1. M/s. Kantamani Venkata Narayana & Sons - hereinafter referred to as 'the assessee' is a Hindu undivided family, which was assessed to tax on income derived principally from money-lending. In the course of proceedings for assessment of a private limited company styled 'Motu Industries Ltd.,' the Income-tax Officer, Rajahmundry, discovered that there was a large accretion to the wealth of the assessee which had not been disclosed in proceedings for its assessment. On March 12, 1959, the Income-tax Officer issued a notice seeking to reopen the assessment for the year 1950-51. The assessee filed a return under protest. On March 14, 1960 the Income-tax Officer issued notice of re-assessment for the year 1951-52, and on December 19, 1960, the Income-tax Officer intimated the reasons that had prompted him to issue the notices of re-assessment. On March 24, 1962 the Income-tax Officer issued notices under s. 34 for re-assessment of income of the assessee for the years 1940-41 to 1949-50. The assessee then presented petitions in the High Court of Andhra Pradesh for writs of prohibition directing the Income-tax Officer to refrain from proceeding in pursuance of the notices for the assessment years 1940-41 to 1949-50 and 1950-51 and 1951-52. A single Judge of the High Court rejected the petitions and the order was confirmed in appeal by a Division Bench of the High Court. The assessee has appealed with special leave.
2. The notice issued by the Income-tax Officer did not specially refer to s. 34(1)(a) of the Income-tax Act : it did not set out the clause under which it was issued. But on that account the proceeding under s. 34 is not vitiated. It was held by the Calcutta High Court in P.R. Mukherjee v. Commissioner of Income-tax, West Bengal : 30ITR535(Cal) , that it is not necessary or imperative that a notice under s. 34 must specify under which of the two clauses - clause(a) or clause(b) of sub-s. (1) of s. 34, the notice is issued. The main notice to be issued in a case under s. 34 is the notice under s. 22(2), and s. 34 merely authorises the issue of such a notice.
3. The proceedings for re-assessment cover a period of 12 years : 1940-41 to 1951-52. Section 34 of the Income-tax Act has undergone some changes during that period, but the basic scheme of the section has remained substantially the same. Power to re-assess income under s. 34(1) as amended by Act 7 of 1939 could be exercised if 'definite information' had 'come into' the possession of the Income-tax Officer, and in consequence of such information it was discovered that income chargeable to tax had escaped assessment. By the Income-tax and Business Profits Tax (Amendment) Act 48 of 1948, s. 34(1) was recast to read as follows :
'(1) If -
(a) the Income-tax Officer has reason to believe that by reason of the omission or failure on the part of an assessee to make a return of his income under section 22 for any year or to disclose fully and truly all material facts necessary for his assessment for that year, income, profits or gains chargeable to income-tax have escaped assessment for that year, or have been under-assessed, or assessed at too low a rate, .... or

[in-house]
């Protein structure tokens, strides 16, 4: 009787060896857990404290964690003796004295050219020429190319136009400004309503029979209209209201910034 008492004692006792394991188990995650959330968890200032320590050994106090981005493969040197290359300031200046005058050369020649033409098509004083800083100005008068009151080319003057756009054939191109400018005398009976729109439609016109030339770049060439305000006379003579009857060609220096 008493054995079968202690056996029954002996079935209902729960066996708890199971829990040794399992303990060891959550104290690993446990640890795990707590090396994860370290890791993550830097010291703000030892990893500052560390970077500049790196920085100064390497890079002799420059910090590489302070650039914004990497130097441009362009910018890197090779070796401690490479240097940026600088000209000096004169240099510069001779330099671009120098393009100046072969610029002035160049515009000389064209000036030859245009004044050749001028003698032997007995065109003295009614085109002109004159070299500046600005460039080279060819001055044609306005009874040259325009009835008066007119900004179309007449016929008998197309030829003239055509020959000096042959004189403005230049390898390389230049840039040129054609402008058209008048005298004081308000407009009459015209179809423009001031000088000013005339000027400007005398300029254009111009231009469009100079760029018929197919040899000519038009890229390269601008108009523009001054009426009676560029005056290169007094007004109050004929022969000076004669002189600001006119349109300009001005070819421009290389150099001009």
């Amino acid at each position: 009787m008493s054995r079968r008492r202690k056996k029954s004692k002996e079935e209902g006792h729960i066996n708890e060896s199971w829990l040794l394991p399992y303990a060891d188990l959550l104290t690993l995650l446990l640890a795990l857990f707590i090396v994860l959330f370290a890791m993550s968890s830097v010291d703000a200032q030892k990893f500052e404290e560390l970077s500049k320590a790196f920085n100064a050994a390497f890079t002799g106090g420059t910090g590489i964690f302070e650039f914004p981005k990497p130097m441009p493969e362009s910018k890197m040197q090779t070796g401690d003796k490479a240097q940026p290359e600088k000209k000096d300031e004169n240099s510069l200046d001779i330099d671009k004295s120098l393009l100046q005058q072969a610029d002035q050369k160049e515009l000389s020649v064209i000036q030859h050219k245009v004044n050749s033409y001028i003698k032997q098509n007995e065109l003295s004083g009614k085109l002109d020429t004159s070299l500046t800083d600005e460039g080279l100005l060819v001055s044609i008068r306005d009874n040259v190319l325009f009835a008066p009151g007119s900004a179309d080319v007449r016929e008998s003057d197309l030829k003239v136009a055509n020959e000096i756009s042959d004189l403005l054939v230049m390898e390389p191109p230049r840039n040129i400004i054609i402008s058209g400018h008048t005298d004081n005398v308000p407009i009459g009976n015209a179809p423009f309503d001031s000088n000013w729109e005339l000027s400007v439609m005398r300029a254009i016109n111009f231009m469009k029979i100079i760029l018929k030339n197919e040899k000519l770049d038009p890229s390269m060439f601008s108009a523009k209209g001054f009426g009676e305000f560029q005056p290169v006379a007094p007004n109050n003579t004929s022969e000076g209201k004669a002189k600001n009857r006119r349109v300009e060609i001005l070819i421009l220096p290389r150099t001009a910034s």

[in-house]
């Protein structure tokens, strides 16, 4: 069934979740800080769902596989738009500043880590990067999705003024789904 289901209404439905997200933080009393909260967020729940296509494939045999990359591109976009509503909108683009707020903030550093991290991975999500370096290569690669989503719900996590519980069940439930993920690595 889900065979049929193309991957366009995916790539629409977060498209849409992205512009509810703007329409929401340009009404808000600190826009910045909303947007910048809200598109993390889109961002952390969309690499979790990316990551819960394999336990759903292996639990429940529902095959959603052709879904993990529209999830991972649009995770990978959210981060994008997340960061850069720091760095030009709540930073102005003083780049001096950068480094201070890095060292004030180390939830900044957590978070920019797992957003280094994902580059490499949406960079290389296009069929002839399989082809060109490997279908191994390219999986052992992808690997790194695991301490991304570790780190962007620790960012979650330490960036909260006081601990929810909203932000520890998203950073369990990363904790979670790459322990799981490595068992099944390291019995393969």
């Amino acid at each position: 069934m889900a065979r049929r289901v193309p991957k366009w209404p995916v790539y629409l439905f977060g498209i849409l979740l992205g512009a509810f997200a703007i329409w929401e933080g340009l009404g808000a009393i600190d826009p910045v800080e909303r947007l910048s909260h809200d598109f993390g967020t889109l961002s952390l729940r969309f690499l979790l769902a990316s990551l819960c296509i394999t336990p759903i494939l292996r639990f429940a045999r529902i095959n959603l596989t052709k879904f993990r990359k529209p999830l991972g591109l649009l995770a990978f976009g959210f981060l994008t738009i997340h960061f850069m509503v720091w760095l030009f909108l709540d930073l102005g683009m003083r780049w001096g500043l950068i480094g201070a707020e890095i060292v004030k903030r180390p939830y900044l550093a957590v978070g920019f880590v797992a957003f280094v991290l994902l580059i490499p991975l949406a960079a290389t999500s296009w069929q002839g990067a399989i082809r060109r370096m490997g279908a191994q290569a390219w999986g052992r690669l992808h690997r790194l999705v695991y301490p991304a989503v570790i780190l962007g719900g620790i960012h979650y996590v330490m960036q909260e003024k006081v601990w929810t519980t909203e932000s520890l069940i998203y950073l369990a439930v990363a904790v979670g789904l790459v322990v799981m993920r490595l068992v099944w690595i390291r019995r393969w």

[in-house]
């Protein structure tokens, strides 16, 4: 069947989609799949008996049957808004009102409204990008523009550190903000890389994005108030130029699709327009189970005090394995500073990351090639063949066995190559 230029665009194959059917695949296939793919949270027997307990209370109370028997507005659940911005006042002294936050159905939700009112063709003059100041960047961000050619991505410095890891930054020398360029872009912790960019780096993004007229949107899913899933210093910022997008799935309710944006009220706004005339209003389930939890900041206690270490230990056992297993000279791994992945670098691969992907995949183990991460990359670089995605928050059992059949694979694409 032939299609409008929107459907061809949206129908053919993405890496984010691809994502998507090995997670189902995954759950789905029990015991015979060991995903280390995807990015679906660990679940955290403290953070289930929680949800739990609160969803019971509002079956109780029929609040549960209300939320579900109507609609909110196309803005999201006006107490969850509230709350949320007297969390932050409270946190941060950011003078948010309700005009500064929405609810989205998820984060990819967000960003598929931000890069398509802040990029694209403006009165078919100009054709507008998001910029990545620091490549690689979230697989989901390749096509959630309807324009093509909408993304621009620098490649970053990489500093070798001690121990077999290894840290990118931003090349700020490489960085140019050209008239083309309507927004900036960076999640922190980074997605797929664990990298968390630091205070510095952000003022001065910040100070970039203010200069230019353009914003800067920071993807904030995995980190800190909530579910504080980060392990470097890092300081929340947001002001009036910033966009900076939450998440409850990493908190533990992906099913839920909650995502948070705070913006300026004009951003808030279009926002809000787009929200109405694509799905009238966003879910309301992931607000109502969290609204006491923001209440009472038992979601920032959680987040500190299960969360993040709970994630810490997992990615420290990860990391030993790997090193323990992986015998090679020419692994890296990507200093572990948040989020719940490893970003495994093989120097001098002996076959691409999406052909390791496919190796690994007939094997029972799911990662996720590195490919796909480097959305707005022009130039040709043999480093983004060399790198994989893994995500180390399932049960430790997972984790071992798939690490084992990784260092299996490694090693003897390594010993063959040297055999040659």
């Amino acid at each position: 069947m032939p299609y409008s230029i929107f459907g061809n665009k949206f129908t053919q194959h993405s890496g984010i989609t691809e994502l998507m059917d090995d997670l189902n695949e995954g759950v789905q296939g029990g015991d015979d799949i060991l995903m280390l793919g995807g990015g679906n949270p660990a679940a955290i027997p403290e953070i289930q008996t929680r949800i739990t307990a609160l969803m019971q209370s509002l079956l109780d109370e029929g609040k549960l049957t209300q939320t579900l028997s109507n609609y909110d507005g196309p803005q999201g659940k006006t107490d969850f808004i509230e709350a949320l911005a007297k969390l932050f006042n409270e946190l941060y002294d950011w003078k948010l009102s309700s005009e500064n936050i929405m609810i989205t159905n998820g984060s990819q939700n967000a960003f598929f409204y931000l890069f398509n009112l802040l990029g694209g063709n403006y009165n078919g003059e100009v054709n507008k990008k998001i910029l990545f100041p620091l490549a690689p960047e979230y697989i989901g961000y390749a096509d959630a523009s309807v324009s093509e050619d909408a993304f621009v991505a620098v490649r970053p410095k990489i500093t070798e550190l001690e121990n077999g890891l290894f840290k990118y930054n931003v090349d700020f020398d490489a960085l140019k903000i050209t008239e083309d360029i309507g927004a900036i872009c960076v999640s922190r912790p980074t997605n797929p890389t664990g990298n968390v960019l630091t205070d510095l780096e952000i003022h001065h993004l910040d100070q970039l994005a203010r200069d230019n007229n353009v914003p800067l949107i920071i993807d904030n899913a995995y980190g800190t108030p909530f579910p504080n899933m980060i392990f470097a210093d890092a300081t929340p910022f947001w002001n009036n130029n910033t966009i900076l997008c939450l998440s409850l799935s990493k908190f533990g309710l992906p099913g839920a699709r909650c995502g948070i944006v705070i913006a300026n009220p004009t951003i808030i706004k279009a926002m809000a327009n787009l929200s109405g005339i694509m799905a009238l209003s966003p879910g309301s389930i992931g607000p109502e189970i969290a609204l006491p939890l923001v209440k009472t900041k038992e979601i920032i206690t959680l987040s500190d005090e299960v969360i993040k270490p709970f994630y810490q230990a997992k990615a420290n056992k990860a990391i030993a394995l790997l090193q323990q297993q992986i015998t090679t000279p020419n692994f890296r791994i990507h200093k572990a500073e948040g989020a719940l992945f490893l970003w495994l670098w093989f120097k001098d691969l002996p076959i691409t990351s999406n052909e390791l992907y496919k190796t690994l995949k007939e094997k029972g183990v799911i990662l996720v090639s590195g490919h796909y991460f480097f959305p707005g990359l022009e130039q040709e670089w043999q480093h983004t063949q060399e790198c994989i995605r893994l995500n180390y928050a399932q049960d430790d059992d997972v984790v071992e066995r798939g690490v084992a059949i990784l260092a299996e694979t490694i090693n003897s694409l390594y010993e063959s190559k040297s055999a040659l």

(b) notwithstanding that there has been no omission or failure as mentioned in clause (a) on the part of the assessee, the Income-tax Officer has in consequence of information in his possession reason to believe that income, profits or gains chargeable to income-tax have escaped assessment for any year, or have been under-assessed, or assessed at too low a rate, ....
he may in cases falling under clause (a) at any time ..... and in cases falling under clause (b) at any time within four years of the end of that year, serve on the assessee,.... a notice containing all or any of the requirements which may be included in a notice under sub-section (2) of section 22 and may proceed to assess or re-assess such income, profits or gains ....'
4. An Explanation was also added which states :
'Explanation. - Production before the Income-tax Officer of account books or other evidence from which material facts could with due diligence have been discovered by the Income-tax Officer will not necessarily amount to disclosure within the meaning of this section.'
5. Since on the matter canvassed in these appeals there is no material change in the section, we will only refer to the section as amended by Act 48 of 1948.
6. This Court inCalcutta Discount Company Ltd. v. Income-tax Officer, Companies District I and Another : 41ITR191(SC) observed that before the Income-tax Officer may issue a notice under s. 34(1)(a) of the Indian Income-tax Act, two conditions precedent must co-exist : the Income-tax Officer must have reason to believe (1) that income, profits or gains had been under-assessed, and (2) that such under-assessment was due to non-disclosure of material facts by the assessee. The Court further held that where the Income-tax Officer has prima facie reasonable grounds for believing that there has been a non-disclosure of a primary material fact, that by itself gives him jurisdiction to issue a notice under s. 34 of the Act, and the adequacy or otherwise of the grounds of such belief is not open to investigation by the Court.